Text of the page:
TOTTENVILLE — Principal John Boyle said Totten Intermediate School 34 had a solid foundation when he took control three years ago, but he's worked hard to modernize the learning environment for students.
Teachers post lesson plans on Instagram or the school's website and students can submit homework on Dropbox. The school also implemented a BYOD — bring your own device — policy to classrooms, allowing them to use electronic tablets to take notes instead of pen and paper.
"This is what they're used to," Boyle said. "It's almost an extension of their hand, their iPad. Who are we to tell them 'You need to write in a notebook?' It makes sense for them. It's more comfortable for them."
Some kids use the tablets to play games in class, but Boyle said the vast majority use the technology for learning purposes and he's gotten positive feedback on the program.
The school's also working on a conversion to become ADA accessible, something Boyle has been inspired to push for by one of the parents of a prospective student.
John Hudson Dilgen, who was born with a rare skin disease that causes his skin to blister and fall off, was set to attend IS 34 this fall. He lives across the street from the school, but will likely need to go to a different school — 20 minutes away by car — because IS 34 doesn't have elevators.
His mother, Faye Dilgen, has been working with the school to make it more handicap-accessible in hopes that other students like John Hudson will be able to attend in the future.
"It's the best thing we did," Boyle said. "Those kids, just like everybody else, deserve a chance to come to their neighborhood school and I believe that with all my heart."
The project is expected to be completed in September or October.
Boyle, 38, started in the school as an assistant principal 10 years ago.
He's been in the school for the majority of his education career, and Boyle said he hopes to continue in the same location for the rest of it.
"I love this place, I've grown up here a lot," he said. "I don't think I would ever leave. I hope to end my career here."
Q: What are some of the biggest changes you've made in the school?
A: We've definitely improved the level of tech that's available to teachers and to students. We now have Smart Boards in every classroom. We have a projector in every classroom [and] at least one or two computers in every room.
We have invested quite a bit of money in Macs. The thinking is that's what kids want to use and if you could give them something that they want to use, then they're going to use them inside the rooms.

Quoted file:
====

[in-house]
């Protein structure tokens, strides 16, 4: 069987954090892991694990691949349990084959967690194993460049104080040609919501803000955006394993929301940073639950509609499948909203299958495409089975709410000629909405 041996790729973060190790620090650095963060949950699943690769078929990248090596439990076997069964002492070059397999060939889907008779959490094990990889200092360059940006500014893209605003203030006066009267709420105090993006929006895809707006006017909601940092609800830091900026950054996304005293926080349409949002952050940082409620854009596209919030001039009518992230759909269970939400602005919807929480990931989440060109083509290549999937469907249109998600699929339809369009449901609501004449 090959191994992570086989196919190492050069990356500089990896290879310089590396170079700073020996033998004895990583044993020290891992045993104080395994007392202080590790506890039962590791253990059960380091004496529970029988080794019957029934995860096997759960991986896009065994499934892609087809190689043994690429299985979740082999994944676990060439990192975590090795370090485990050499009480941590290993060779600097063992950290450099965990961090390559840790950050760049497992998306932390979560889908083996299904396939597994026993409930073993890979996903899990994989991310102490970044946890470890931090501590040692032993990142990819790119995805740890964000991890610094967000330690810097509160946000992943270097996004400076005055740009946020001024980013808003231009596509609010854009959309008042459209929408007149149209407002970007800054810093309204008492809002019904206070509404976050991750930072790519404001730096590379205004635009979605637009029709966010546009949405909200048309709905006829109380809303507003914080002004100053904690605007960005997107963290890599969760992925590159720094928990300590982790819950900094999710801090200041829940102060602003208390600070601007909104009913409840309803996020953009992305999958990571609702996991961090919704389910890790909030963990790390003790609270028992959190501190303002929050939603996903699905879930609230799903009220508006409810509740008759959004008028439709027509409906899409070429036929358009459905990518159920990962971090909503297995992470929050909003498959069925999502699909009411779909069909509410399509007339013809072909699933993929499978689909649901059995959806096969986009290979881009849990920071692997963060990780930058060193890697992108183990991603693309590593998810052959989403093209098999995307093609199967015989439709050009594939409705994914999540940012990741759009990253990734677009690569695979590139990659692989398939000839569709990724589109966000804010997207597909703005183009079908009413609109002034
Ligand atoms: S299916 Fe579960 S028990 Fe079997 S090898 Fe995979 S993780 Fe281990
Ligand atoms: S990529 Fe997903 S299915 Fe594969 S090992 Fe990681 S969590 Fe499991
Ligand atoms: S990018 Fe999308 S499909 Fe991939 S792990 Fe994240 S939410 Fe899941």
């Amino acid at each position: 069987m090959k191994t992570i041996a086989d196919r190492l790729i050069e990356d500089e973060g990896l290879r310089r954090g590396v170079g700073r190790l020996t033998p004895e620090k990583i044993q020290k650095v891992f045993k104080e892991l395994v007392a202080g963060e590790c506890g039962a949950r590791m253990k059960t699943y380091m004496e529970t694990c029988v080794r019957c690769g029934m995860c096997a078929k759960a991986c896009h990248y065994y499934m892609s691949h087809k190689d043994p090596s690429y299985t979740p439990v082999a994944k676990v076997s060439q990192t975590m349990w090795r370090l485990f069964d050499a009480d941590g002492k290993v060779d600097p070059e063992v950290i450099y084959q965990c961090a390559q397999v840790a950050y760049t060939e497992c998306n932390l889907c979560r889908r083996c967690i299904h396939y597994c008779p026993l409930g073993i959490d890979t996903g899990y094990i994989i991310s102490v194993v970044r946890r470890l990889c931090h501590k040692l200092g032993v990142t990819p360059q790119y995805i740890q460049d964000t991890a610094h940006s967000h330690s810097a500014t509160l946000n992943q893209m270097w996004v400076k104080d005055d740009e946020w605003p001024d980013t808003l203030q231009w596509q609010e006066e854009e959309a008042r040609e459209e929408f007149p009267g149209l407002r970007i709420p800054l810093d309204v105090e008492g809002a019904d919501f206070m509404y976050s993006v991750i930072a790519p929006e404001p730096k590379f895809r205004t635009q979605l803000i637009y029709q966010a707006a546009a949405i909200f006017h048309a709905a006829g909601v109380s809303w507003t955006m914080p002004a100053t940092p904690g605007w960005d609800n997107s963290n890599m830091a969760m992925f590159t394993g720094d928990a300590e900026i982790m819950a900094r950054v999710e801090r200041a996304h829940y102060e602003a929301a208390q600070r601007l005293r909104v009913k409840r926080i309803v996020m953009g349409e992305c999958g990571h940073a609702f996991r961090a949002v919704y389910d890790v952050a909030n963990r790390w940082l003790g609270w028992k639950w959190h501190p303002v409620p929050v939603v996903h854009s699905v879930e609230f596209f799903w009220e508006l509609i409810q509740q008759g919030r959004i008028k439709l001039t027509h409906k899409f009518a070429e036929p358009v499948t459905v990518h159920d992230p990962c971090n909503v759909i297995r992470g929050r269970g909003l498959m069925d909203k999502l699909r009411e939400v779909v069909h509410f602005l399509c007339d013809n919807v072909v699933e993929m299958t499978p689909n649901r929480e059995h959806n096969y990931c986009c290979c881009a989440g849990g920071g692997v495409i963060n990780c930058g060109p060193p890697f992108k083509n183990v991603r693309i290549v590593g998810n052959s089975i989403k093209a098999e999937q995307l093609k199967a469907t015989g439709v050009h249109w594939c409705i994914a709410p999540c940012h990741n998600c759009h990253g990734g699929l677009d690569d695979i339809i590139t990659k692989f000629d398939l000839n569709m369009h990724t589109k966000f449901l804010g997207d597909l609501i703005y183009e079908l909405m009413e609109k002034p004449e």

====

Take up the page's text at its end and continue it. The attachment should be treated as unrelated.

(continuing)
Q: Have there been many problems with kids abusing the tech in the classrooms?
A: We now welcome our kids to bring their own devices to school. In the past we were always afraid of kids bringing their iPads to school but we said, "You know what? This is how this generation learns." If you walk into our classroom now you see of 33 kids in the room, 20 of them have an iPad out in front of them.
They're not a banned item inside of schools, so that to me is a great opportunity. I think the kids love it. With anything like that, there's going to be times where a kid does the wrong thing. Kids are kids. If they didn't make mistakes they wouldn't need us around. But the vast majority of time they're on-point. And our population is very good, we've not run into thefts, occasionally an iPad will get lost or left inside the desk but most of the times our kids return them.
Q: What have been some of the factors for the success of the school?
A: We've reorganized our administrative roles. This year, with the new observations, we had to do almost 500 observations, which is an enormous task in 180 school days. [Assistant principals Amy Janicke, Tammy Stancavage and me] wrote about 500 observations this year and our other assistant principal [Gary Tames] took over the student support services side. He handled all student-related issues. That has freed us up to be in classrooms every single day.
They were finding that they were spending so much time dealing with student-related instances over the course of the day, it was taking away the ability to get into the classrooms. Now we're in rooms every day. Teachers are given constant, good, steady feedback.
Q: What are some goals you have for the school going forward?
A: I would like to see us become more of a school where other schools come to visit. I think that what we do here is special, and I'd like for us to grow into a model site where other schools around the city, especially middle schools, could come and see what we do here and what makes IS 34 the special place that it is and spread out [this] model because I think our model is a good one.
I'd love to see my assistant principals become principals because I think they would take the shared vision that we created and build that capacity to other schools in the city. That to me would be the mark of our success — for those three to take their own school and move forward.